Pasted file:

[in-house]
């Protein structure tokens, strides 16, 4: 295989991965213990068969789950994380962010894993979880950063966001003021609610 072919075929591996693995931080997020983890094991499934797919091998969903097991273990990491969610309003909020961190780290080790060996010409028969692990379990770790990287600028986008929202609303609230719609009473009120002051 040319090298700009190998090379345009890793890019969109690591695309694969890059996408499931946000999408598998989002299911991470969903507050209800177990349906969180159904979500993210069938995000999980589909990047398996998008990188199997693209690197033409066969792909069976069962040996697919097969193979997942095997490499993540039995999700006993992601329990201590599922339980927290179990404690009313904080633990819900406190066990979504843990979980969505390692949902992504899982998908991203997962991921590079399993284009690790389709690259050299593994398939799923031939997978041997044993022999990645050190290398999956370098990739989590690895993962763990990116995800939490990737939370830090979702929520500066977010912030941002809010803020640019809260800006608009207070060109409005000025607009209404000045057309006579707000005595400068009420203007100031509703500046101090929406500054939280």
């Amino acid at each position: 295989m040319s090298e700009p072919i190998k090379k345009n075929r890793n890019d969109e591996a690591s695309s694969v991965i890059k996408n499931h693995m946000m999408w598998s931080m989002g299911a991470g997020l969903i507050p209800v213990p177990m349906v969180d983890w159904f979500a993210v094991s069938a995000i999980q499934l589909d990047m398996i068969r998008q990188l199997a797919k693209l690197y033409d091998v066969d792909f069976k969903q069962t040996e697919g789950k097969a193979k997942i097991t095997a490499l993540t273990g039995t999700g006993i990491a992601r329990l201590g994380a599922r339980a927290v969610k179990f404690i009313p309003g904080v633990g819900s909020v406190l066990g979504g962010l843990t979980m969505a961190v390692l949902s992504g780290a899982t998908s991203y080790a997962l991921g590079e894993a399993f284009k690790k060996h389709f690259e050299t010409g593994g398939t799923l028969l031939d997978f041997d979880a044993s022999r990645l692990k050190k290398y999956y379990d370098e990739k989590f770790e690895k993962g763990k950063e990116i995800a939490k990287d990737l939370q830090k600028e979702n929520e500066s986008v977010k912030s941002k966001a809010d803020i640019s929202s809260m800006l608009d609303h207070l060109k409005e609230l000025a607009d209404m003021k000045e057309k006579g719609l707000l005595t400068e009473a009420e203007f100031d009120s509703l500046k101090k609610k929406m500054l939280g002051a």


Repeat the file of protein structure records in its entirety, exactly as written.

[in-house]
């Protein structure tokens, strides 16, 4: 295989991965213990068969789950994380962010894993979880950063966001003021609610 072919075929591996693995931080997020983890094991499934797919091998969903097991273990990491969610309003909020961190780290080790060996010409028969692990379990770790990287600028986008929202609303609230719609009473009120002051 040319090298700009190998090379345009890793890019969109690591695309694969890059996408499931946000999408598998989002299911991470969903507050209800177990349906969180159904979500993210069938995000999980589909990047398996998008990188199997693209690197033409066969792909069976069962040996697919097969193979997942095997490499993540039995999700006993992601329990201590599922339980927290179990404690009313904080633990819900406190066990979504843990979980969505390692949902992504899982998908991203997962991921590079399993284009690790389709690259050299593994398939799923031939997978041997044993022999990645050190290398999956370098990739989590690895993962763990990116995800939490990737939370830090979702929520500066977010912030941002809010803020640019809260800006608009207070060109409005000025607009209404000045057309006579707000005595400068009420203007100031509703500046101090929406500054939280």
């Amino acid at each position: 295989m040319s090298e700009p072919i190998k090379k345009n075929r890793n890019d969109e591996a690591s695309s694969v991965i890059k996408n499931h693995m946000m999408w598998s931080m989002g299911a991470g997020l969903i507050p209800v213990p177990m349906v969180d983890w159904f979500a993210v094991s069938a995000i999980q499934l589909d990047m398996i068969r998008q990188l199997a797919k693209l690197y033409d091998v066969d792909f069976k969903q069962t040996e697919g789950k097969a193979k997942i097991t095997a490499l993540t273990g039995t999700g006993i990491a992601r329990l201590g994380a599922r339980a927290v969610k179990f404690i009313p309003g904080v633990g819900s909020v406190l066990g979504g962010l843990t979980m969505a961190v390692l949902s992504g780290a899982t998908s991203y080790a997962l991921g590079e894993a399993f284009k690790k060996h389709f690259e050299t010409g593994g398939t799923l028969l031939d997978f041997d979880a044993s022999r990645l692990k050190k290398y999956y379990d370098e990739k989590f770790e690895k993962g763990k950063e990116i995800a939490k990287d990737l939370q830090k600028e979702n929520e500066s986008v977010k912030s941002k966001a809010d803020i640019s929202s809260m800006l608009d609303h207070l060109k409005e609230l000025a607009d209404m003021k000045e057309k006579g719609l707000l005595t400068e009473a009420e203007f100031d009120s509703l500046k101090k609610k929406m500054l939280g002051a």